India.Arie’s Acoustic Soul: A young artist sets the bar too high

Steve Rogness

Best album nominee &Acoustic Soul& Released March 7, 2001

India.Arie’s debut album has caused a much-deserved stir throughout the music community. Masterfully produced by the artist herself, Acoustic Soul brings an un-muddled and poetic individual expression that jives with present trends and past traditions.At first listen, one might say her sound resembles that of Sade, Lauren Hill, or even Ani DeFranco, but attempts to characterize Arie’s music as anything but unique will yield few results. The familiar sound of a rehashed R&B mixed with mild hip-hop influences provides only the groundwork for this artist’s true talents for acoustic music and meaningful lyrics.

The album’s first single release, “Video,” (nominated for a Grammy in the category of Best Record), tops the list of the many of Arie’s powerful songs. In it she sings of an affirmation of herself, her rejection of materialism and ego in her music and entire life; a universal message of the need to love and accept one’s natural state that breathes life into a popular music scene fraught with hype.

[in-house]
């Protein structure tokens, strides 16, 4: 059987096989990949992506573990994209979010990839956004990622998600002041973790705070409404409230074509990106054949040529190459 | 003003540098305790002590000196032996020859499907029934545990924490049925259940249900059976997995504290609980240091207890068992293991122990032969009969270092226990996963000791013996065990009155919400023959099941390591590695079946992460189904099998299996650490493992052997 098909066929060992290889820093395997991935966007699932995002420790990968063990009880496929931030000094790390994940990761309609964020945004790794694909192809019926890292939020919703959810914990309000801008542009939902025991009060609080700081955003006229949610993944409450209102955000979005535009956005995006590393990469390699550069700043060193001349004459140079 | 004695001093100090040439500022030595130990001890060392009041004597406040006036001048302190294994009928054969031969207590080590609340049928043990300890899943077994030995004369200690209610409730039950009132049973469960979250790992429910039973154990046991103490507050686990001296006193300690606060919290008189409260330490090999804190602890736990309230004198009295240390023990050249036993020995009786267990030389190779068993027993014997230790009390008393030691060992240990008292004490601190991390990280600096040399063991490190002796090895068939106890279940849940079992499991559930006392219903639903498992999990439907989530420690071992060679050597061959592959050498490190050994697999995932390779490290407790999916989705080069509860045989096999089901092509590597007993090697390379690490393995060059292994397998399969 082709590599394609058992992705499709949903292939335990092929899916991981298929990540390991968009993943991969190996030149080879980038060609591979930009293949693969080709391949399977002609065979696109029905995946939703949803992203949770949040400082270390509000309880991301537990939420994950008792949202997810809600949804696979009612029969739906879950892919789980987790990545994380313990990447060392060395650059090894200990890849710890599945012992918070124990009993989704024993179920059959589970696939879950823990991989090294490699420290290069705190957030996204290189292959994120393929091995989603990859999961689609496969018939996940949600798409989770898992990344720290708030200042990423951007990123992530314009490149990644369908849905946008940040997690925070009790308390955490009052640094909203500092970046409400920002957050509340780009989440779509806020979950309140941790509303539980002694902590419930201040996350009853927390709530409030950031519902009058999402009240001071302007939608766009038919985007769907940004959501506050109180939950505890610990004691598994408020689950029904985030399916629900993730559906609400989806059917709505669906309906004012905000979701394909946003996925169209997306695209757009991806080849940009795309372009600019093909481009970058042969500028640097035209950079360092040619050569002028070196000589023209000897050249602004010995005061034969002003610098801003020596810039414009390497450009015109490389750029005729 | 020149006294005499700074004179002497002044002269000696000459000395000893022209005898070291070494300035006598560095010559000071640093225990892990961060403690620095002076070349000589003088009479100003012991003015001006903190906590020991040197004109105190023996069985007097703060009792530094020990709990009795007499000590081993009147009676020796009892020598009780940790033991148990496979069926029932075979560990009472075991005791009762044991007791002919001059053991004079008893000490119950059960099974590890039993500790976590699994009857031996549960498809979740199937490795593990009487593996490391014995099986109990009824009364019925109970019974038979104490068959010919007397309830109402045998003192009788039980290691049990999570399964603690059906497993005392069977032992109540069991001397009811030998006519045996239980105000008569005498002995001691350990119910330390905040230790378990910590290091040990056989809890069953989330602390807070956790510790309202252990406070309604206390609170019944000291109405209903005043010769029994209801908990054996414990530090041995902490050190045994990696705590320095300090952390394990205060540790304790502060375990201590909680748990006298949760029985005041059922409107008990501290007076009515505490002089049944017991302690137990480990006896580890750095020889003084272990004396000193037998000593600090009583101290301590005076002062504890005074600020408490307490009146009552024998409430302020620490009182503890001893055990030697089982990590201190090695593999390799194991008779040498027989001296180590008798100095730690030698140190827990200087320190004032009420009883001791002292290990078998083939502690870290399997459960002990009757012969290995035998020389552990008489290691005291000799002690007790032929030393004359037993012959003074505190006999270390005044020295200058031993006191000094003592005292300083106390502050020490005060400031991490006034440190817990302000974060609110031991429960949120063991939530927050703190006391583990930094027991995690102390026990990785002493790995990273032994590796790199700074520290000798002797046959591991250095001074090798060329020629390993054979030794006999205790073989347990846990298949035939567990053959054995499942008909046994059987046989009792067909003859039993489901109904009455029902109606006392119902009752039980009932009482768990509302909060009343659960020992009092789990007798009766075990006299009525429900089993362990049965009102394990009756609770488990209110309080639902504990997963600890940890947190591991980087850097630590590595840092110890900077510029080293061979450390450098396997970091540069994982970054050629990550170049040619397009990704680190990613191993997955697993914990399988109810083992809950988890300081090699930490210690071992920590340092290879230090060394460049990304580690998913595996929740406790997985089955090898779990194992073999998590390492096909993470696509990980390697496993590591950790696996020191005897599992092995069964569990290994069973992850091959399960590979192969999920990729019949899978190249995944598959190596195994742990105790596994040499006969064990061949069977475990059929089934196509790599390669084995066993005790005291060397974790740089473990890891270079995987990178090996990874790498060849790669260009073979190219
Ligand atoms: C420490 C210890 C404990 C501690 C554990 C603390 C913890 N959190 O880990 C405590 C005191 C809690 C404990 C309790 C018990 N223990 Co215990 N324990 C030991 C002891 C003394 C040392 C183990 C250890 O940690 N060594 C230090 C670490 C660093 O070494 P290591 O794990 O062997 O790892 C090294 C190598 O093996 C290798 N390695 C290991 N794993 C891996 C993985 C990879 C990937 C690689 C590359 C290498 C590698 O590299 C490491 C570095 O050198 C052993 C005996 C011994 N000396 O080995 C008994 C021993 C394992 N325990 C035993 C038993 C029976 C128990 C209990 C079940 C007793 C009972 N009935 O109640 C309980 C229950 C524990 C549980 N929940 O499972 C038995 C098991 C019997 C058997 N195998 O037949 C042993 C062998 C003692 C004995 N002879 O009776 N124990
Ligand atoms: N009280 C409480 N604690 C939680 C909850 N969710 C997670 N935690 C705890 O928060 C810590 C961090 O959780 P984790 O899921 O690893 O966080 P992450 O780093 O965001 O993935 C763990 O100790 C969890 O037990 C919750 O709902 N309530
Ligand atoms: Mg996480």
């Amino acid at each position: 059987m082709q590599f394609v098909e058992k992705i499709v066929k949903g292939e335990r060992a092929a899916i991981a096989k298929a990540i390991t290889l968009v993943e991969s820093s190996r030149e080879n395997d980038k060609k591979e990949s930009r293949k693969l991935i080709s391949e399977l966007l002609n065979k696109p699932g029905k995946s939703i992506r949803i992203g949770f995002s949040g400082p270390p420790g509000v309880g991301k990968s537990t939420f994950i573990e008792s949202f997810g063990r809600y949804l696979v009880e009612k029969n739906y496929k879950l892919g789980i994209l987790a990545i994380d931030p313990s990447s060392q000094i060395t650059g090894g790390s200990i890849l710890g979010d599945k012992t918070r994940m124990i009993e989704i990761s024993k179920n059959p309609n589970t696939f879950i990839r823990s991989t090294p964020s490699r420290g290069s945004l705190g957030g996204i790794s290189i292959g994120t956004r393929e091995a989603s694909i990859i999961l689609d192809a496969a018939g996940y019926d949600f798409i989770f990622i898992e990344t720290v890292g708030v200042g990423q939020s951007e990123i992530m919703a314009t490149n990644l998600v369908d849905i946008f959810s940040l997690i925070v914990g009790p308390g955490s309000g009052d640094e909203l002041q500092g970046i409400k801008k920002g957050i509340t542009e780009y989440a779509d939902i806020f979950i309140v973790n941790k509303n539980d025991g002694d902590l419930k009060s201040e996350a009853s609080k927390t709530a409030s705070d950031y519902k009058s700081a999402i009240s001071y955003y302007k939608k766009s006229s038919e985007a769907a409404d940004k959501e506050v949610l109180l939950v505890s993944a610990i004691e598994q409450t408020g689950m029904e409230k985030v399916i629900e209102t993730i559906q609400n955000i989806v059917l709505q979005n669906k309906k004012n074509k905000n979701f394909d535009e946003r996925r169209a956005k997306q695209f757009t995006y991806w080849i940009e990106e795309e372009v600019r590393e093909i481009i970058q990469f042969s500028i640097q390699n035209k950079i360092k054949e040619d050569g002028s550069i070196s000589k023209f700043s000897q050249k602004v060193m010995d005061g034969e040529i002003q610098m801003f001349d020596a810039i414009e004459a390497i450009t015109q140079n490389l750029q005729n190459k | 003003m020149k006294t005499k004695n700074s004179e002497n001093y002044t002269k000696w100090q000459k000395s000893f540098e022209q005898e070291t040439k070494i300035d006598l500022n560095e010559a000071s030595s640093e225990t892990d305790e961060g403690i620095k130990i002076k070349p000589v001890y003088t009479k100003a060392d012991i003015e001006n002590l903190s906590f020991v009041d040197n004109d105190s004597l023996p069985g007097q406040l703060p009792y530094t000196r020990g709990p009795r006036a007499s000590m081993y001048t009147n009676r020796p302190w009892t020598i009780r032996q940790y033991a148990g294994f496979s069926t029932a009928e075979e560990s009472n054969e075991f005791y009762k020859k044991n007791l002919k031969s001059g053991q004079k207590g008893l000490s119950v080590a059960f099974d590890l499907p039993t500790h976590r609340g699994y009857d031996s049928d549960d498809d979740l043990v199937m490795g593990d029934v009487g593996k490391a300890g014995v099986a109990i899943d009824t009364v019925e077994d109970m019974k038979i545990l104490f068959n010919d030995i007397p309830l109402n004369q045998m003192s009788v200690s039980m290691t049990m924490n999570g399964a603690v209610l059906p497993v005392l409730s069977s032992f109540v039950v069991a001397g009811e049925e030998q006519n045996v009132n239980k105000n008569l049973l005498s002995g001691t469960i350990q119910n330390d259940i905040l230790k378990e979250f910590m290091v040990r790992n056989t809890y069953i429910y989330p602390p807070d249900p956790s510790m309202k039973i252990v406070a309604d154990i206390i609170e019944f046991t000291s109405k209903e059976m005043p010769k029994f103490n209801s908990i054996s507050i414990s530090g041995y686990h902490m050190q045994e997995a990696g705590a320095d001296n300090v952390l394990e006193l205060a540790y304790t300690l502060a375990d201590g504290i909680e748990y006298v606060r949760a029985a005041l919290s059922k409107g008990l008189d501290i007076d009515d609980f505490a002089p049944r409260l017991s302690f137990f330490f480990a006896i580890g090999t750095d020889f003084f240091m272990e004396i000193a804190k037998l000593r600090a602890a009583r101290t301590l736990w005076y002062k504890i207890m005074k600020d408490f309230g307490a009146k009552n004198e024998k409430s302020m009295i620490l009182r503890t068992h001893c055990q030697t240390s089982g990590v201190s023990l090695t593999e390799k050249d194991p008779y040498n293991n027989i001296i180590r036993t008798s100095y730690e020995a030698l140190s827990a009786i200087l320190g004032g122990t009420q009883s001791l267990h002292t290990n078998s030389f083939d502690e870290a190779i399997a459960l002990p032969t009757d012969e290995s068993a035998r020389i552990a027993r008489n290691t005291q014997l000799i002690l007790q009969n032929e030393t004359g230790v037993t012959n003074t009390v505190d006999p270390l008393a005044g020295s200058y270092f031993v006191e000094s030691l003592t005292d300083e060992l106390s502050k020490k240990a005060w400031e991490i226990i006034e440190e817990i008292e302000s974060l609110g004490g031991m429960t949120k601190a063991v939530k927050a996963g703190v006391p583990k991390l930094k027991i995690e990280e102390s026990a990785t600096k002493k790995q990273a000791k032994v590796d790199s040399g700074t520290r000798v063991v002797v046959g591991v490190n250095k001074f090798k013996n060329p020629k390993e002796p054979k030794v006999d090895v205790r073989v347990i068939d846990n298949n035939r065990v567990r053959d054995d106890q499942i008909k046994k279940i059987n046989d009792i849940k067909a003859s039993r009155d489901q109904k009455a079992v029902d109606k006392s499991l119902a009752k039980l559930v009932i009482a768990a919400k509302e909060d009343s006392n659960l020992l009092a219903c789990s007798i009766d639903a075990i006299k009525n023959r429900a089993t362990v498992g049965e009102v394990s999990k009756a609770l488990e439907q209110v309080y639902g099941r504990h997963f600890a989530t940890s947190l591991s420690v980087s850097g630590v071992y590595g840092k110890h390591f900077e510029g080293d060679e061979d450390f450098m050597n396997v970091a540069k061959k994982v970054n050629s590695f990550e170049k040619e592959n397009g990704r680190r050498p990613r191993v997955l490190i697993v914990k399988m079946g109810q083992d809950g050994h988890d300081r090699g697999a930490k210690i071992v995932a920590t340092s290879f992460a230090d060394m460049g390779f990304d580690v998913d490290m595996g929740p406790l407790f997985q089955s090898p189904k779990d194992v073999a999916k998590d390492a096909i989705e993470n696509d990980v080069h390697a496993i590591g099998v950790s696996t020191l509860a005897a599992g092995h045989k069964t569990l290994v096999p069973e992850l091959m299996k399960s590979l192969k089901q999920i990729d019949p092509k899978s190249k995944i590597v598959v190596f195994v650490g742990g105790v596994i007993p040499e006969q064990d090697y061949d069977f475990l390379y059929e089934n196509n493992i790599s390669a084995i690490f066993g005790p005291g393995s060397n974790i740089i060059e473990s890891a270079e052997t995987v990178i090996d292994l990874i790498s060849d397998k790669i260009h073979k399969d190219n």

Unfortunately, Arie diverts the attention from her new sound and ideas by unceasingly paying “tribute” to past singers and songwriters. This places an unbearable pressure on her music, as she claims the responsibility to singlehandedly carry on the entire tradition of R&B, blues, and jazz singing. Arie’s proclamation that Billie Holiday, Ella Fitzgerald, and Sarah Vaughn “Live on in [her],” as she says in track nine, is a bit egocentric, and, quite frankly, wrong.

Instead of being content with her own impressive contribution to these traditions and her deft combination of styles, Arie’s irksome invocations create the expectation that she is in the same league as these past masters, which, I’m sorry to say, she isn’t.

I’d like to add two more suggestions to this rather trivial complaint that I think would make this album a true archetype: shave off about five songs and include one instrumental. In the album as a whole, Arie sacrifices some originality in her redundant themes—both lyrical and musical. Also, just one track that allows a break from her voice could’ve made her singing all the more enjoyable.

A few minor complaints, however, shouldn’t dampen the true forcefulness of this album and to the inspiring and fresh contribution that India.Arie makes to the new R&B. Though the album as a whole can’t possibly stand up to the likes of Outcast’s Stankonia and U2’s All That You Can’t Leave Behind, with which it will compete for Album Of The Year, the single track “Video” should have no trouble vanquishing its competition. India.Arie has established an amazingly original framework within which to mature, perhaps one day becoming truly able to claim herself among the masters of the R&B singer/songwriter tradition.

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